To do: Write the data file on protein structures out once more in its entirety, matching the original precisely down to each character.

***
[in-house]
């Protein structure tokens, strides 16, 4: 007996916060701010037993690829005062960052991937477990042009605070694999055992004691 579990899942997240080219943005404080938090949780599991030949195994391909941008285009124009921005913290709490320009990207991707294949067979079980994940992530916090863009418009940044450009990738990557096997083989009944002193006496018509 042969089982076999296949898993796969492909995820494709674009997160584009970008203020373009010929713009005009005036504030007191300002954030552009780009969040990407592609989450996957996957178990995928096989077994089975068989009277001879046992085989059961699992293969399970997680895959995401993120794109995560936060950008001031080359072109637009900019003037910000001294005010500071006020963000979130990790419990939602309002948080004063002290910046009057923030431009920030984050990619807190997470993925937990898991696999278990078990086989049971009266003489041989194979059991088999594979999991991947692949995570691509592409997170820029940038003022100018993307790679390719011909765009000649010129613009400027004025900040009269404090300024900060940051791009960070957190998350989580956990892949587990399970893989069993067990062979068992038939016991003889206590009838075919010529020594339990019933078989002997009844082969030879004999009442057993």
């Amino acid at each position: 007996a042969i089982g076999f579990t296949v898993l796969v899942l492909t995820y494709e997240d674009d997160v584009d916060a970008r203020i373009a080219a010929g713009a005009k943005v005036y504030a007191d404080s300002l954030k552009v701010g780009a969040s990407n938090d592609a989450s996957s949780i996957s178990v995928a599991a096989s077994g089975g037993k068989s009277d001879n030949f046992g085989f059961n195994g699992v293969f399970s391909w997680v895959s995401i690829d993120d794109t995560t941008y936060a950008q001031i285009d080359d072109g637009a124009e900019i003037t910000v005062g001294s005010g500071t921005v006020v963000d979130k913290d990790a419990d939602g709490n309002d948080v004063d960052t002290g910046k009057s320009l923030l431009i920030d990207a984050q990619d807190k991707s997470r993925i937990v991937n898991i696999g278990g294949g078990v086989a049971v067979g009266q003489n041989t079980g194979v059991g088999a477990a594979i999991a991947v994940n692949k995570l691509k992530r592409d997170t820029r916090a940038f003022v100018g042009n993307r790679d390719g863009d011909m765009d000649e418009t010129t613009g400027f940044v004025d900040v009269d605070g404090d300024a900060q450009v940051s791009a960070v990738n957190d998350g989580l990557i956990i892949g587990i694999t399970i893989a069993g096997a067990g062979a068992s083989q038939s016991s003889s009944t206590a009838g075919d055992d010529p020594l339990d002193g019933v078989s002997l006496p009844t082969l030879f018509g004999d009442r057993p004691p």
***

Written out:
[in-house]
């Protein structure tokens, strides 16, 4: 007996916060701010037993690829005062960052991937477990042009605070694999055992004691 579990899942997240080219943005404080938090949780599991030949195994391909941008285009124009921005913290709490320009990207991707294949067979079980994940992530916090863009418009940044450009990738990557096997083989009944002193006496018509 042969089982076999296949898993796969492909995820494709674009997160584009970008203020373009010929713009005009005036504030007191300002954030552009780009969040990407592609989450996957996957178990995928096989077994089975068989009277001879046992085989059961699992293969399970997680895959995401993120794109995560936060950008001031080359072109637009900019003037910000001294005010500071006020963000979130990790419990939602309002948080004063002290910046009057923030431009920030984050990619807190997470993925937990898991696999278990078990086989049971009266003489041989194979059991088999594979999991991947692949995570691509592409997170820029940038003022100018993307790679390719011909765009000649010129613009400027004025900040009269404090300024900060940051791009960070957190998350989580956990892949587990399970893989069993067990062979068992038939016991003889206590009838075919010529020594339990019933078989002997009844082969030879004999009442057993």
């Amino acid at each position: 007996a042969i089982g076999f579990t296949v898993l796969v899942l492909t995820y494709e997240d674009d997160v584009d916060a970008r203020i373009a080219a010929g713009a005009k943005v005036y504030a007191d404080s300002l954030k552009v701010g780009a969040s990407n938090d592609a989450s996957s949780i996957s178990v995928a599991a096989s077994g089975g037993k068989s009277d001879n030949f046992g085989f059961n195994g699992v293969f399970s391909w997680v895959s995401i690829d993120d794109t995560t941008y936060a950008q001031i285009d080359d072109g637009a124009e900019i003037t910000v005062g001294s005010g500071t921005v006020v963000d979130k913290d990790a419990d939602g709490n309002d948080v004063d960052t002290g910046k009057s320009l923030l431009i920030d990207a984050q990619d807190k991707s997470r993925i937990v991937n898991i696999g278990g294949g078990v086989a049971v067979g009266q003489n041989t079980g194979v059991g088999a477990a594979i999991a991947v994940n692949k995570l691509k992530r592409d997170t820029r916090a940038f003022v100018g042009n993307r790679d390719g863009d011909m765009d000649e418009t010129t613009g400027f940044v004025d900040v009269d605070g404090d300024a900060q450009v940051s791009a960070v990738n957190d998350g989580l990557i956990i892949g587990i694999t399970i893989a069993g096997a067990g062979a068992s083989q038939s016991s003889s009944t206590a009838g075919d055992d010529p020594l339990d002193g019933v078989s002997l006496p009844t082969l030879f018509g004999d009442r057993p004691p």